The 135 graduates of the class of 2012 shared their first day as new physicians with family and friends from across the country at the UF College of Medicine’s 52nd commencement ceremony.
“It feels great,” said new graduate Vesta Anilus, M.D. “It’s been a long four years — definitely one of the biggest challenges of my life and one of the most rewarding ones, too.”
About 1,600 family members and friends, along with 75 faculty members, attended the May 19 ceremony at the Phillips Center for the Performing Arts.
“The class of 2012 is remarkably accomplished in the classroom, research laboratory and community,” said David S. Guzick, M.D., Ph.D., senior vice president for health affairs and president of the UF&Shands Health System.
The class of 2012 excelled in research with 26 graduates qualifying for honors in research this year, up from 12 in 2011. Graduate Adam Mecca received his M.D./Ph.D.
Forty-six students graduated with honors for academic excellence, research or special achievement, and more than 50 students received special departmental or college awards for excellence in academic studies.
“It was together that we grew into better people and, as of today, motivated physicians,” said graduate Andrew Kuykendall, M.D., who was chosen by his class to give the student address.
Krista Matrone, M.D., received the John Gorrie Award for showing the best promise for becoming a physician of the highest quality, while Saad Mir, M.D., received the C. Craig Tisher Faculty Award for Excellence in Research.
“Do something great with these gifts,” Michael L. Good, M.D., dean of the College of Medicine, told graduates.
The new physicians will soon start residencies around the country in 19 different specialties, with 44 percent training in primary care specialties. Twenty-three percent will remain in Florida for their post-graduate training.
Commencement speaker Greg Holzman, M.D., a 1995 college graduate and official with the Centers for Disease Control and Prevention, spoke about the qualities needed to become a good physician.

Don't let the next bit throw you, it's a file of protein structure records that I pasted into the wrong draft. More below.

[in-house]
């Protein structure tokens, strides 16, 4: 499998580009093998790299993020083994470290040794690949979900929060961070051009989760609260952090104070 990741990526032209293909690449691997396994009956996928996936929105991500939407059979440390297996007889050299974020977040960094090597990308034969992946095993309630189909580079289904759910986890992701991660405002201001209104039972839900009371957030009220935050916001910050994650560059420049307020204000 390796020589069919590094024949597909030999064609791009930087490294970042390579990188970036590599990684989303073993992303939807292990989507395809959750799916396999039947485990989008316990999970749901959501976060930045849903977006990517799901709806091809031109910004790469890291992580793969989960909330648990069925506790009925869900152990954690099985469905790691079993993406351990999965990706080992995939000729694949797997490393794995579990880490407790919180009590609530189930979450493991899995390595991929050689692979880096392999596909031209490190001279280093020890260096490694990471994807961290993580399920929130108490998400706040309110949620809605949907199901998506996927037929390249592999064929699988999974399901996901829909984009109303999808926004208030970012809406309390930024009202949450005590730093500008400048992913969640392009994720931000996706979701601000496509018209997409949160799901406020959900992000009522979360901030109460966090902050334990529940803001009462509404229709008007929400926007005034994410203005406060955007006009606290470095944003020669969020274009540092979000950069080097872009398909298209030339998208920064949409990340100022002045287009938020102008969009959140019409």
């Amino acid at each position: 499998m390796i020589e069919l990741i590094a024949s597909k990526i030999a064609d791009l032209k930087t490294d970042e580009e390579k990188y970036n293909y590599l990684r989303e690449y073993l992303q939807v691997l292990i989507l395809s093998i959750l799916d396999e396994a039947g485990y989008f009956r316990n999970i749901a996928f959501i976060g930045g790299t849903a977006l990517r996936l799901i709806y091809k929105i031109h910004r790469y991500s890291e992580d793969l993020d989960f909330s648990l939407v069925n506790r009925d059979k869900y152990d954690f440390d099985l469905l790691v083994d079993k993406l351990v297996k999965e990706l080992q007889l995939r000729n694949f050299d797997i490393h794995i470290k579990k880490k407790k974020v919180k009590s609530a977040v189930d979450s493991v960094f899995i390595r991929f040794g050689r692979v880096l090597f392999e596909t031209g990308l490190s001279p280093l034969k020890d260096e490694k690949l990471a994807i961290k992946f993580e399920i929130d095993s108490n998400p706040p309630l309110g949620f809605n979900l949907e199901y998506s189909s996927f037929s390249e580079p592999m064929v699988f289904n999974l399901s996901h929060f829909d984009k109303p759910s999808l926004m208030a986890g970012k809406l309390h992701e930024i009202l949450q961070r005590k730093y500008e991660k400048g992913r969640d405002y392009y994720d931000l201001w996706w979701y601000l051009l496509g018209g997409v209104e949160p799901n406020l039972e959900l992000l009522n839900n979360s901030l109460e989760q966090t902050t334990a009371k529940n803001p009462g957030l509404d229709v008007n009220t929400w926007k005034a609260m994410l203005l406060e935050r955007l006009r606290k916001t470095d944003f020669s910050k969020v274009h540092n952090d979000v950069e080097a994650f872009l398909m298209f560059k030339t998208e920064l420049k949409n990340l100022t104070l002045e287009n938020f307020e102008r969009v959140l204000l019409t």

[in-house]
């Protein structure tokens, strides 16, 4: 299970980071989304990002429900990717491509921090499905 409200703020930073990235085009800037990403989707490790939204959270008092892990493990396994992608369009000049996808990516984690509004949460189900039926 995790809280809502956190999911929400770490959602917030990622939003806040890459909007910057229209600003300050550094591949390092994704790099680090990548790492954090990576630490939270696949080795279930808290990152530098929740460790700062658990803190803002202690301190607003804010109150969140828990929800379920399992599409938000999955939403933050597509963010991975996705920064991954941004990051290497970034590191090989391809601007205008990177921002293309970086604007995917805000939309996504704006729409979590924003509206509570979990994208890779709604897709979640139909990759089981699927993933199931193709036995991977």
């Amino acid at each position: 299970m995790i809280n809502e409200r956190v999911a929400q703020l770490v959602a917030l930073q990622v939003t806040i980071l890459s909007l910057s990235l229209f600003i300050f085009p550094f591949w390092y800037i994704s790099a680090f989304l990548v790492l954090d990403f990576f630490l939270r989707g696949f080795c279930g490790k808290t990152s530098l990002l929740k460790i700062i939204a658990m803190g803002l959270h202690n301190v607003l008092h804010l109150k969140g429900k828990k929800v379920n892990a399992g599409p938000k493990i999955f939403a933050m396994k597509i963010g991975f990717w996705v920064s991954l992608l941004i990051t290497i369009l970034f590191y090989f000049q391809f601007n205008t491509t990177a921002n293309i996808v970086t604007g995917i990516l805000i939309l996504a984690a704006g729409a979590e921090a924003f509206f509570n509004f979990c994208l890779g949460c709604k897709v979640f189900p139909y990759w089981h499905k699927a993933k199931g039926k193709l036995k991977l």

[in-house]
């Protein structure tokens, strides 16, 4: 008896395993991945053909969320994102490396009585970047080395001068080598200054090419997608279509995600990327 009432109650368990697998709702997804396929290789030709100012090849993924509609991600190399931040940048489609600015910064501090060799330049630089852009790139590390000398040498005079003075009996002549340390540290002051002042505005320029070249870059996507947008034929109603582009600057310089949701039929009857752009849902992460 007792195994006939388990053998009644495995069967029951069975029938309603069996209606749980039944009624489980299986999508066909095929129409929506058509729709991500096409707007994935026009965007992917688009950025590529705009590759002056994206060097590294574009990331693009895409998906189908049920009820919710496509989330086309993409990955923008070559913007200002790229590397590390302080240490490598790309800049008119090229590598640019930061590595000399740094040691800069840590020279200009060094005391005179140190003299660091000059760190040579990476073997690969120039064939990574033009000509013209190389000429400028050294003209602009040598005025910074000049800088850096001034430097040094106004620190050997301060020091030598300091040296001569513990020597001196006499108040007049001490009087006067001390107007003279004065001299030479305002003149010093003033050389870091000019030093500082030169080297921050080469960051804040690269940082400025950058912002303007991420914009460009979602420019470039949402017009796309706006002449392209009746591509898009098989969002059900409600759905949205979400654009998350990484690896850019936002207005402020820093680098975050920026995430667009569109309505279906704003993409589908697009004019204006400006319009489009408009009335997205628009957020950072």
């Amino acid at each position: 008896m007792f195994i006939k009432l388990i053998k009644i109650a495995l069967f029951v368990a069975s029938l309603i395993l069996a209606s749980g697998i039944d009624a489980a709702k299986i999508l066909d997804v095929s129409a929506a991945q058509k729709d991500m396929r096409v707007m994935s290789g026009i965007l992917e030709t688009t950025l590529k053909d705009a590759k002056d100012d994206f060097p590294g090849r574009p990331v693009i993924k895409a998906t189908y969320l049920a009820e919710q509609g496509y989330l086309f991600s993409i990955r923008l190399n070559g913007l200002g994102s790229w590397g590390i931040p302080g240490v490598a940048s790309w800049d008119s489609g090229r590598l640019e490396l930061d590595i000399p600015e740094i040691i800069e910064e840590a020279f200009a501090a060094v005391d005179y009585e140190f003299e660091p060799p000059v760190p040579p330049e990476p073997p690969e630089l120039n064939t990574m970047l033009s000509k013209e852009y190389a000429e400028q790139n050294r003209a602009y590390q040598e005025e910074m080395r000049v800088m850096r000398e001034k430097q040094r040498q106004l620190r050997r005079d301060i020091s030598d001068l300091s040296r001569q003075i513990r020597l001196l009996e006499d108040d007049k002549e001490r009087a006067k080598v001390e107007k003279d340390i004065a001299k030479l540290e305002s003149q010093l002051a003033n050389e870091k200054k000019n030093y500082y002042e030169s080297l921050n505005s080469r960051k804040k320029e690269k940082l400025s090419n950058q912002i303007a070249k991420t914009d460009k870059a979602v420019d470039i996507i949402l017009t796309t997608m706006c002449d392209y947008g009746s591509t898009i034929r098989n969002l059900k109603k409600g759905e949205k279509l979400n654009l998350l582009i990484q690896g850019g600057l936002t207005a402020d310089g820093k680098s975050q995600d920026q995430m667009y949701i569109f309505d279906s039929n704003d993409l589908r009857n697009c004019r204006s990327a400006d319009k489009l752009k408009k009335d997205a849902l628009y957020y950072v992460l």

“Knowledge alone will not make a good physician,” he said.
H. James Free, M.D., a member of the college’s first graduating class of 1960, was recognized for receiving an honorary degree, the Doctorate of Humane Letters, and for his generous donation to the construction of the new George T. Harrell, M.D., Medical Education Building.
During the graduation ceremony, several students were hooded by family members, who are UF COM faculty and alumni. Isidore Daniel Benrubi was accompanied by his father Guy Benrubi, M.D., chair of department of obstetrics and gynecology at the College of Medicine-Jacksonville. Christopher Bucciarelli was joined by his father Richard Bucciarelli, M.D., former chair of the college’s department of pediatrics, and his godmother Amelia Cruz, M.D., professor of pediatrics and OB/GYN. Kelly Tepedino received her hood from husband Miguel J. Tepedino, M.D., a member of the class of 2006 and a department of community health and family medicine faculty member.
Meanwhile, Lauren Van Eldik Kuykendall was hooded by her father, Richard Van Eldik, M.D., a member of the class of 1980.
“He’s been my inspiration since I’ve been little,” she said.
Four graduates were also commissioned as medical corps officers. Maria Kravchenko, who at 22 years old is one of the college’s youngest graduates, was pinned with her new U.S. Air Force Captain rank insignia by her father Ivan Kravchenko.
Stacey Stevens Schmiedecke received her new U.S. Navy Lieutenant rank insignias from her husband, who is also in the Navy and set to graduate from medical school next year. He saluted her before giving her a hug.
“It’s nice that I get to outrank him for one year,” she said with a laugh.